Packed with fascinating information, inspiring stories, and a call to action, this book delivers a powerful message in an...

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FOREST TALK

HOW TREES COMMUNICATE

Readers discover the indispensable functions of trees and why they are so important to the health of humans and the planet.

Beginning with a sketch of the nature and scale of the problems of deforestation and forest degradation, Koch (3D Printing, 2017) goes on to describe the many uses of trees, including being sources of ancient and modern medicines, providing oxygen, protecting against drought, and fighting climate change. The body of the book explores numerous topics in detail, including the health benefits for humans of walking in the woods, ecosystems in the forest canopy, and communication between trees, in a section that covers the pioneering work of Dr. Suzanne Simard. Other profiles focus on scientists and environmentalists such as Wangari Maathai. Transitions between sections are smooth; the narrative text is both clear and engaging. Color photographs give a personal feel to the individual stories, and diagrams depicting the water cycle, the “Wood Wide Web,” and more clarify natural processes. The international focus of the book demonstrates the interconnectedness of the issues affecting trees and humans alike. It ends on a hopeful note, offering readers concrete suggestions for things they can do to support trees and the environment.

Packed with fascinating information, inspiring stories, and a call to action, this book delivers a powerful message in an effective package. (source notes, glossary, bibliography, resources, index) (Nonfiction. 12-15)

Pub Date: Jan. 1, 2019

ISBN: 978-1-5415-1977-0

Page Count: 96

Publisher: Twenty-First Century/Lerner

Review Posted Online: Nov. 25, 2018

Kirkus Reviews Issue: Dec. 15, 2018

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An engaging, admiring, and insightful portrait of an uncompromising, civic-minded, visionary artist.

MAYA LIN

THINKING WITH HER HANDS

One of the world’s most celebrated creators of civic architecture is profiled in this accessible, engaging biography.

Similar in style and format to her Everybody Paints!: The Lives and Art of the Wyeth Family (2014) and Wideness and Wonder: The Life and Art of Georgia O’Keeffe (2011), Rubin’s well-researched profile examines the career, creative processes, and career milestones of Maya Lin. Rubin discusses at length Lin’s most famous achievement, designing the Vietnam Veterans Memorial in Washington, D.C. Chinese-American Lin was a reserved college student who entered and won the competition to design and build the memorial. Her youth and ethnicity were subjects of great controversy, and Rubin discusses how Lin fought to ensure her vision of the memorial remained intact. Other notable works by Lin, including the Civil Rights Memorial for the Southern Poverty Law Center in Montgomery, Alabama, a library and chapel for the Children’s Defense Fund, the Museum of Chinese in America, and the outdoor Wave Field project are examined but not in as much depth as the Vietnam Veterans Memorial. Attractively designed, the book is illustrated extensively with color photos and drawings.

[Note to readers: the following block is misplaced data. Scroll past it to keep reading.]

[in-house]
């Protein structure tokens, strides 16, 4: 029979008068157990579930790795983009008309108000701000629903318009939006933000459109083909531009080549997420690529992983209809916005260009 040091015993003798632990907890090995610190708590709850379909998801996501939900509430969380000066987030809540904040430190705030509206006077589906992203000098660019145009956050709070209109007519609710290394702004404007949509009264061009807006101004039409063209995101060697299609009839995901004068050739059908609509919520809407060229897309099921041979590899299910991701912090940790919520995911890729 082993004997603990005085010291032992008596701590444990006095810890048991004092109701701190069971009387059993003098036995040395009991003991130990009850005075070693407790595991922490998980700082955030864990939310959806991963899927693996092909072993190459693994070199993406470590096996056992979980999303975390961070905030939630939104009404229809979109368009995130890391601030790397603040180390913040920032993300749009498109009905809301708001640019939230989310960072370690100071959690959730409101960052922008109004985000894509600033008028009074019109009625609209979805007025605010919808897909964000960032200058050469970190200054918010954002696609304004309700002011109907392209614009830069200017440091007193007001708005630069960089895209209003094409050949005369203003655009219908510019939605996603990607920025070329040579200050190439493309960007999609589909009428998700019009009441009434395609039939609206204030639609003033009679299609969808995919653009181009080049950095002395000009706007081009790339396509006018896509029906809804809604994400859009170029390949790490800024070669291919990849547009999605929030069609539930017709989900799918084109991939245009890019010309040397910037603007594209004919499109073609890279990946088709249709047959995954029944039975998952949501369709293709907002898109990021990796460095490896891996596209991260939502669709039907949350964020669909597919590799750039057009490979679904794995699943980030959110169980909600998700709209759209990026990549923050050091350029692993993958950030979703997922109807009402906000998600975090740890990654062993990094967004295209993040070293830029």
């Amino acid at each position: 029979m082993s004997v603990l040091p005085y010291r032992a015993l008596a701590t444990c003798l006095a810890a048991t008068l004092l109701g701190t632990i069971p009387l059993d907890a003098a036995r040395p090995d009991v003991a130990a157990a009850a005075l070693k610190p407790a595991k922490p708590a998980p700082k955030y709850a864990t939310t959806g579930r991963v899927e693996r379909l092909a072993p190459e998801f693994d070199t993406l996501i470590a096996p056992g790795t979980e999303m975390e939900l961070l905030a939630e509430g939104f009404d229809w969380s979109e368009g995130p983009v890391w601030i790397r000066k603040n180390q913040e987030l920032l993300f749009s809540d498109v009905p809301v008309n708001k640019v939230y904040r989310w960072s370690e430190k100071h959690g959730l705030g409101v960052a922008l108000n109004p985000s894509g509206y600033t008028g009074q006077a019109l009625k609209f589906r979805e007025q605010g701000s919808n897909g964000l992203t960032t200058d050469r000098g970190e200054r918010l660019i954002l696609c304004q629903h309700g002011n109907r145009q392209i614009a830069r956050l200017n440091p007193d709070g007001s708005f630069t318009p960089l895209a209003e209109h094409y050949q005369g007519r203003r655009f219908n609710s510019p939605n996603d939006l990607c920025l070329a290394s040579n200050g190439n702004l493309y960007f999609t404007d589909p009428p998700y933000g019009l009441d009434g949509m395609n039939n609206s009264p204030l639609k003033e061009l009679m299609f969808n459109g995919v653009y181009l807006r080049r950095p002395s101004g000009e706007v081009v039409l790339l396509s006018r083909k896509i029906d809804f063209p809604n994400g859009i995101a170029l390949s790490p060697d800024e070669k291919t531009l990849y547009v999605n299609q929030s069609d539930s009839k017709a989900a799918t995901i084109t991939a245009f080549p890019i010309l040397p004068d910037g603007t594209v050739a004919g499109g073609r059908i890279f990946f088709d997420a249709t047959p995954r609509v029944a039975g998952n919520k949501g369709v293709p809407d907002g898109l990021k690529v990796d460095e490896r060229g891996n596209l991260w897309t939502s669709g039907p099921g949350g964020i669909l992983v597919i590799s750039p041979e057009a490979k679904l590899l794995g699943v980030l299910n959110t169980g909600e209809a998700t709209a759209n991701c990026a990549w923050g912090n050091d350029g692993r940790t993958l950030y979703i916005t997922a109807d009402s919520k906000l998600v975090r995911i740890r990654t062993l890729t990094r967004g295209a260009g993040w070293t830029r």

An engaging, admiring, and insightful portrait of an uncompromising, civic-minded, visionary artist. (bibliography, source notes, index) (Biography. 12-15)

Pub Date: Nov. 7, 2017

ISBN: 978-1-4521-0837-7

Page Count: 112

Publisher: Chronicle

Review Posted Online: Aug. 21, 2017

Kirkus Reviews Issue: Sept. 1, 2017

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Painstaking, judicious, and by no means exculpatory but with hints of sympathy.

BONNIE AND CLYDE

THE MAKING OF A LEGEND

A portrait of two victims of the Great Depression whose taste for guns and fast cars led to short careers in crime but longer ones as legends.

Blumenthal (Hillary Rodham Clinton, 2016, etc.) makes a determined effort to untangle a mare’s nest of conflicting eyewitness accounts, purple journalism, inaccurate police reports, and self-serving statements from relatives and cohorts of Bonnie Parker and Clyde Barrow. Though the results sometimes read as dry recitations of names and indistinguishable small towns, she makes perceptive guesses about what drove them and why they have become iconic figures, along with retracing their early lives, two-year crime spree, and subsequent transformations into doomed pop-culture antiheroes. She does not romanticize the duo—giving many of their murder victims faces through individual profiles, for instance, and describing wounds in grisly detail—but does convincingly argue that their crimes and characters (particularly Bonnie’s) were occasionally exaggerated. Blumenthal also wrenchingly portrays the desperation that their displaced, impoverished families must have felt while pointedly showing how an overtaxed, brutal legal system can turn petty offenders into violent ones. A full version of Bonnie’s homespun ballad “The Story of Bonnie and Clyde” and notes on the subsequent lives of significant relatives, accomplices, and lawmen join meaty lists of sources and interviews at the end.

Painstaking, judicious, and by no means exculpatory but with hints of sympathy. (photos, timeline, author’s note, source notes, bibliography, index) (Biography. 12-14)

Pub Date: Aug. 14, 2018

ISBN: 978-0-451-47122-2

Page Count: 256

Publisher: Viking

Review Posted Online: May 15, 2018

Kirkus Reviews Issue: June 1, 2018

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